Hepatitis warning as cases in children in UK surge – WHO investigate ‘unexplained’ rise

Hepatitis C: What is the virus and how can it be treated?

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Health authorities around the world are investigating a mysterious increase in severe cases of hepatitis. Hepatitis leads to severe inflammation of the liver. The WHO claims that more than 130 cases have been identified, with the majority in the UK.

Britain has reported 108 cases of hepatitis in children since January.

Other countries that have reported cases include the United States, Israel, Denmark, Ireland, the Netherlands and Spain.

The cases are so severe that some of the children have needed liver transplants.

Health officials are concerned because the cases are not linked to the typical viruses usually linked to the condition.

The typical viruses are hepatitis A, B, C, D and E.

Maria Buti, a hepatology professor from Barcelona and chair of the European Association of the Study of the Liver’s public health committee, said: “This is still a very low number of cases.

“But they are children, that is the main concern, and the other thing is the severity.”

Public Health Scotland’s director, Jim McMenamin, said work was underway to establish if the adenovirus involved in hepatitis had mutated to cause more severe disease.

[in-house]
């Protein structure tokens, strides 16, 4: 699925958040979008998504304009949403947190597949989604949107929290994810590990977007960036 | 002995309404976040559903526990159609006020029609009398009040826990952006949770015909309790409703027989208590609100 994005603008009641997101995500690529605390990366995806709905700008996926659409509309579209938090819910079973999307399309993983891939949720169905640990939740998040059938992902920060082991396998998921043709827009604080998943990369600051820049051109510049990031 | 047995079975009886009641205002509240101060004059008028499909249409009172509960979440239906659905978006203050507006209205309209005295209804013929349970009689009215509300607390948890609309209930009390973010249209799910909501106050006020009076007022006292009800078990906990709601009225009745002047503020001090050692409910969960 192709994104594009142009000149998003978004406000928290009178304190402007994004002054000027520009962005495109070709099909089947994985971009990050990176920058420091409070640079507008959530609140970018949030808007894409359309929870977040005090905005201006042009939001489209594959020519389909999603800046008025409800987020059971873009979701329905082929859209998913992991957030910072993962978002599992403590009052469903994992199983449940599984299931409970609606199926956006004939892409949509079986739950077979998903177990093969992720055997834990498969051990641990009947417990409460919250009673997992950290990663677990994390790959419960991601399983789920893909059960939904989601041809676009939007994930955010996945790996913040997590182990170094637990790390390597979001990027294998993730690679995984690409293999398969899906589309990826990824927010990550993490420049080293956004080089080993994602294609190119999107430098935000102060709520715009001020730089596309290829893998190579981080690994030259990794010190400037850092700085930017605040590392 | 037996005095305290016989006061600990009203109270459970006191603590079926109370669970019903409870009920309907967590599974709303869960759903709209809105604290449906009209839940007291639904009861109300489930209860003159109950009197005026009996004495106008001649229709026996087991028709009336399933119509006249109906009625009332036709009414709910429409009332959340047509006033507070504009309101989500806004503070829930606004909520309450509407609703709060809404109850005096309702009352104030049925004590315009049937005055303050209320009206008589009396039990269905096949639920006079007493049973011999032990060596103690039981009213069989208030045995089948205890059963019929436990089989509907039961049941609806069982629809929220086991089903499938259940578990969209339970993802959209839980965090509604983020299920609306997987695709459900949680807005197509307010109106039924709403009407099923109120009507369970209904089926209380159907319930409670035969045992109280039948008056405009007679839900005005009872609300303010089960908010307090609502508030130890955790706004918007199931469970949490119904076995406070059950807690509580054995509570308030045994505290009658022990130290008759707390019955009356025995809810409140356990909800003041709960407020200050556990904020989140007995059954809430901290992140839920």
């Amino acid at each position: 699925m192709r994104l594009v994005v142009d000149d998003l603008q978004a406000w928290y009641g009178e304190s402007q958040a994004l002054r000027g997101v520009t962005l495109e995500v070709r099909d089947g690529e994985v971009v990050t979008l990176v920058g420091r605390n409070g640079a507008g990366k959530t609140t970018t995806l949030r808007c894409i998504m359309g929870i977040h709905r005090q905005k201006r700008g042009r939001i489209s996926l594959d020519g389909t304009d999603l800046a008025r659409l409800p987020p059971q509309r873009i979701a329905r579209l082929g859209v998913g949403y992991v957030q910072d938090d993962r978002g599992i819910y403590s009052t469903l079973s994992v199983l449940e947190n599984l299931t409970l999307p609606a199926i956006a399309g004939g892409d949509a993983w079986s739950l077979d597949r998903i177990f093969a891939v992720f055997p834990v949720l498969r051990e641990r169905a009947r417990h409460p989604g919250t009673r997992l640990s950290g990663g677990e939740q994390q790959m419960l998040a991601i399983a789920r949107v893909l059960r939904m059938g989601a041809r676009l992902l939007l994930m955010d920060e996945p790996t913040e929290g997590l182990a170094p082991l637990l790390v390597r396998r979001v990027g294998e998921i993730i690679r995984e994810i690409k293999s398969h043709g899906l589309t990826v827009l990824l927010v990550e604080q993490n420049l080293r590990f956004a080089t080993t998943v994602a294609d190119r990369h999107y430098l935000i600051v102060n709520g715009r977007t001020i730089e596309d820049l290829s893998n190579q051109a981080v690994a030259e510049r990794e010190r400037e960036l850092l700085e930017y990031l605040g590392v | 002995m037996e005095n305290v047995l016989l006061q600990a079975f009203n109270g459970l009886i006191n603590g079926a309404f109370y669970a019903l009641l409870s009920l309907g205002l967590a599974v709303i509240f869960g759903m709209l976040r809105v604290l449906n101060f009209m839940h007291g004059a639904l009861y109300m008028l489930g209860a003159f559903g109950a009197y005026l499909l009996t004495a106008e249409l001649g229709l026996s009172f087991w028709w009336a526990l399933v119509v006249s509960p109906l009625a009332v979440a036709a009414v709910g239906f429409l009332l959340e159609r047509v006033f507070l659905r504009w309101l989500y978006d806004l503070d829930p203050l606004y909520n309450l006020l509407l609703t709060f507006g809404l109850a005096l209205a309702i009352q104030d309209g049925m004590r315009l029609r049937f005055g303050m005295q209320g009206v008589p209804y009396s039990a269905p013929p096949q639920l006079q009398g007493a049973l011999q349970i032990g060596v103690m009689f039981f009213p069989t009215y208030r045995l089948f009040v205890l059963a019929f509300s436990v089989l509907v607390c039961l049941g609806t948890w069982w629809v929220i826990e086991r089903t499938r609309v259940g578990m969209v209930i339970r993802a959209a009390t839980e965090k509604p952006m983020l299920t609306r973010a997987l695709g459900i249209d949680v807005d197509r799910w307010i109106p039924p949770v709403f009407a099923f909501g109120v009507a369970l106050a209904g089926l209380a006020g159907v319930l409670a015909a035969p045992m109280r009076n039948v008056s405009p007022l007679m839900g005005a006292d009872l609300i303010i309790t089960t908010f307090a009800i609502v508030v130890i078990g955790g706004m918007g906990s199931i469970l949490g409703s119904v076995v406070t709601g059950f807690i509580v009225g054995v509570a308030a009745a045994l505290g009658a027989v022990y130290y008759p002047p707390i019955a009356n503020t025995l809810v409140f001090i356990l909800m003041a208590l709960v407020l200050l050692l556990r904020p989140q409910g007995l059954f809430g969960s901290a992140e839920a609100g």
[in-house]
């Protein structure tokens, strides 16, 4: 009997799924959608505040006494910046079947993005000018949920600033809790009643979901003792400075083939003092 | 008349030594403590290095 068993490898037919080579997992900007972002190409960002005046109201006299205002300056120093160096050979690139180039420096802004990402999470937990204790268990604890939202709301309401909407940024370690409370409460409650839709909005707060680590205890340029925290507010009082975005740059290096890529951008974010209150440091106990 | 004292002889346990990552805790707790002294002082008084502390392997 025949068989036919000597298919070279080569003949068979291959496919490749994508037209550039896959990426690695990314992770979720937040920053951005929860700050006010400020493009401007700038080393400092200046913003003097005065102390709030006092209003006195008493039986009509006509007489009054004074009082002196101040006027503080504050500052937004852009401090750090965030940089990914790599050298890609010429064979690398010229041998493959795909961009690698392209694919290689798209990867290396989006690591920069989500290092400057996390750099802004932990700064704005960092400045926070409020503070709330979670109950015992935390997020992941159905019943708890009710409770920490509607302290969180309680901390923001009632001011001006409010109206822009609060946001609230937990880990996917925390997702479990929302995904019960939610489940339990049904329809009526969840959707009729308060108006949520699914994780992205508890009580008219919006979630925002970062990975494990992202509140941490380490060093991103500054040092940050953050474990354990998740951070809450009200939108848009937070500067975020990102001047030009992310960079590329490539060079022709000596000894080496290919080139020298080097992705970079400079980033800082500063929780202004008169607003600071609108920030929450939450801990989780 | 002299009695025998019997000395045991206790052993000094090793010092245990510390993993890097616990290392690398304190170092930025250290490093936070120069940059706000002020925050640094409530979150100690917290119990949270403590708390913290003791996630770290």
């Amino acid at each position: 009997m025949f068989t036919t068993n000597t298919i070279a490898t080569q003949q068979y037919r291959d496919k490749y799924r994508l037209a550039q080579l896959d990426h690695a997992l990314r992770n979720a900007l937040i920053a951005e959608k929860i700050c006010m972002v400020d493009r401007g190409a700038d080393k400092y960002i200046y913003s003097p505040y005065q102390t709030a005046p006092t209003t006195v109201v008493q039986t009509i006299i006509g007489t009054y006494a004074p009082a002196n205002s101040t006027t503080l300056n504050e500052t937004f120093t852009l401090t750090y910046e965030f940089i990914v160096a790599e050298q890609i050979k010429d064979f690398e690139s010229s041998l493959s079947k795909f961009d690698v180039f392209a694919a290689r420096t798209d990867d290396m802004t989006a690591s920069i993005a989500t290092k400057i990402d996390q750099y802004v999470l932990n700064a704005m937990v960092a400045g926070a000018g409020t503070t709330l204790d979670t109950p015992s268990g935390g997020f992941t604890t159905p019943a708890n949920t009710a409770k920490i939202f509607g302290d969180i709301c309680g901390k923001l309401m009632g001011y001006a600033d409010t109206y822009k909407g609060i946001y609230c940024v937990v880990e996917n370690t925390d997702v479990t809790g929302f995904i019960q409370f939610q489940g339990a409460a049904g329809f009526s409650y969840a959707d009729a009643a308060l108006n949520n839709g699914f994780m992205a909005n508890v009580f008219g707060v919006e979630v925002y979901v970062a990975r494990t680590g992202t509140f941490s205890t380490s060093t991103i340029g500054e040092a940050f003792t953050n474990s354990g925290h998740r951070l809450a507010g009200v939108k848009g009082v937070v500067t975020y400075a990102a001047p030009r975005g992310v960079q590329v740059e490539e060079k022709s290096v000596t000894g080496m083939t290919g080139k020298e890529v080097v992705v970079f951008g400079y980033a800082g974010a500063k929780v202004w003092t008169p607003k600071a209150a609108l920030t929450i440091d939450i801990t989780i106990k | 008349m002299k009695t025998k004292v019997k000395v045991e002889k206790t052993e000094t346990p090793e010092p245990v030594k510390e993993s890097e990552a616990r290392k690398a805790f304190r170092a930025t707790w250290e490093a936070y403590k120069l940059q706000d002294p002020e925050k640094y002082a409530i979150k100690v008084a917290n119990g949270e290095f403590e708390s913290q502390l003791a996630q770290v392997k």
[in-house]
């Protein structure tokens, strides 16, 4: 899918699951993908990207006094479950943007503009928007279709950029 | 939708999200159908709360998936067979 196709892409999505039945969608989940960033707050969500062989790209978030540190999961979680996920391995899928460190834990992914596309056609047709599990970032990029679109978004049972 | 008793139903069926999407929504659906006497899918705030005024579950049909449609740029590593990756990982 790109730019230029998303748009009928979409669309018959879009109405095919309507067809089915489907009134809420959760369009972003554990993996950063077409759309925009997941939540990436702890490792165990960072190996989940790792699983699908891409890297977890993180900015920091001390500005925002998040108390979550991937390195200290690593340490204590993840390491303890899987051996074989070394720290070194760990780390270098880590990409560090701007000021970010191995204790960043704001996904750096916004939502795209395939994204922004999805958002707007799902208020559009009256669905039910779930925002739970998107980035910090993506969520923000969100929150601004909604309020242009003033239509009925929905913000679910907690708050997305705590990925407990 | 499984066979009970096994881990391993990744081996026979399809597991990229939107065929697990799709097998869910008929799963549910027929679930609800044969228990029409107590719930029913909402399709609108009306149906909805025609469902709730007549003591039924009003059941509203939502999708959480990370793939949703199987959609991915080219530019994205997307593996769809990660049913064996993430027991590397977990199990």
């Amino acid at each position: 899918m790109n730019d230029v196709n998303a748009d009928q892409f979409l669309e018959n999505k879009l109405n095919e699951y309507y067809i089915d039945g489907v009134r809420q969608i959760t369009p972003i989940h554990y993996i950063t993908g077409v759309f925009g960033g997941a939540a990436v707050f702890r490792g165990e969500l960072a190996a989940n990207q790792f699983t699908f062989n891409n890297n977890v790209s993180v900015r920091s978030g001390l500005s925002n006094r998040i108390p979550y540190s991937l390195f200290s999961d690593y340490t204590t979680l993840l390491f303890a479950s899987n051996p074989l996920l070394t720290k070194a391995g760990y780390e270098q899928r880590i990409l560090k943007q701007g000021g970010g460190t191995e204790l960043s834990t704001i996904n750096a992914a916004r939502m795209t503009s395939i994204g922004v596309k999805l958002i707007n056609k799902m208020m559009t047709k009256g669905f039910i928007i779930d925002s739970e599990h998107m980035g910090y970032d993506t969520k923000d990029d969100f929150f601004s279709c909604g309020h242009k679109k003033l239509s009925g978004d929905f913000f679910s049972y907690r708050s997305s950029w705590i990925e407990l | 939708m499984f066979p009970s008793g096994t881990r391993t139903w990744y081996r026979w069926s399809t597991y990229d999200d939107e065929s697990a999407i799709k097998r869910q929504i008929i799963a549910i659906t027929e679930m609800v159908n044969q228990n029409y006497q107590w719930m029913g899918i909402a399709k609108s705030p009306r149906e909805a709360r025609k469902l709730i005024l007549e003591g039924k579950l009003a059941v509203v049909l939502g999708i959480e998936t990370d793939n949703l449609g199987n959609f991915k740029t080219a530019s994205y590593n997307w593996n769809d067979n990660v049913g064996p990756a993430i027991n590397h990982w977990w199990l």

They are studying if the problems are developing “in tandem” with another virus.

This includes the possibility of it mixing with the virus that causes COVID-19.

Any link to COVID-19 vaccines has been ruled out.

The majority of the children who have contracted hepatitis in Britain were not vaccinated.

Other scientists said lowered immunity as a result of reduced social mixing could be the cause.

Many people have developed a lower immunity to different pathogens because of a lack of social mixing during the pandemic.

Simon Taylor-Robinson, a consultant hepatologist and professor of translational medicine at Imperial College London spoke to Reuters and said: “This may be an over-response to stimulation to the immune system that is not used to such insult.

“That is a good theory.”

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